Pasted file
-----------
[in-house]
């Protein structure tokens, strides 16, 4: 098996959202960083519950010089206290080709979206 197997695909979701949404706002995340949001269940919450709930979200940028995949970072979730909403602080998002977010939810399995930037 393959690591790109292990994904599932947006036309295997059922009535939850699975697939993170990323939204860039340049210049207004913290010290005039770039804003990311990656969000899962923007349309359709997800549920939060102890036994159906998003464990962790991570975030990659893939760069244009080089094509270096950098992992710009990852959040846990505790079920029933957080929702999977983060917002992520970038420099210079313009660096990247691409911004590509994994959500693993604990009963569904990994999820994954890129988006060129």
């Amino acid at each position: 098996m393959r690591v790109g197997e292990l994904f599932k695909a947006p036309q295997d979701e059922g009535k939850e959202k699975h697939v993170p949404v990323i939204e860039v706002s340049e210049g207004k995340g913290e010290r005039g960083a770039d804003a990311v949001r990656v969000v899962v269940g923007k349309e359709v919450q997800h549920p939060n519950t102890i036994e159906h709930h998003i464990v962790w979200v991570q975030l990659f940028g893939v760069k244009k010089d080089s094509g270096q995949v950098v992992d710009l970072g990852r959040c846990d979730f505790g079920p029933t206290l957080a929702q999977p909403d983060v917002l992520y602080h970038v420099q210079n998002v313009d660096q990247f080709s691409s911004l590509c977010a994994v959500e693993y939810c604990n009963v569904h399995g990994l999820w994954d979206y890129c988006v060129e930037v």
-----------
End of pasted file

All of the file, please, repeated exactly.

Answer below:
[in-house]
């Protein structure tokens, strides 16, 4: 098996959202960083519950010089206290080709979206 197997695909979701949404706002995340949001269940919450709930979200940028995949970072979730909403602080998002977010939810399995930037 393959690591790109292990994904599932947006036309295997059922009535939850699975697939993170990323939204860039340049210049207004913290010290005039770039804003990311990656969000899962923007349309359709997800549920939060102890036994159906998003464990962790991570975030990659893939760069244009080089094509270096950098992992710009990852959040846990505790079920029933957080929702999977983060917002992520970038420099210079313009660096990247691409911004590509994994959500693993604990009963569904990994999820994954890129988006060129």
């Amino acid at each position: 098996m393959r690591v790109g197997e292990l994904f599932k695909a947006p036309q295997d979701e059922g009535k939850e959202k699975h697939v993170p949404v990323i939204e860039v706002s340049e210049g207004k995340g913290e010290r005039g960083a770039d804003a990311v949001r990656v969000v899962v269940g923007k349309e359709v919450q997800h549920p939060n519950t102890i036994e159906h709930h998003i464990v962790w979200v991570q975030l990659f940028g893939v760069k244009k010089d080089s094509g270096q995949v950098v992992d710009l970072g990852r959040c846990d979730f505790g079920p029933t206290l957080a929702q999977p909403d983060v917002l992520y602080h970038v420099q210079n998002v313009d660096q990247f080709s691409s911004l590509c977010a994994v959500e693993y939810c604990n009963v569904h399995g990994l999820w994954d979206y890129c988006v060129e930037v």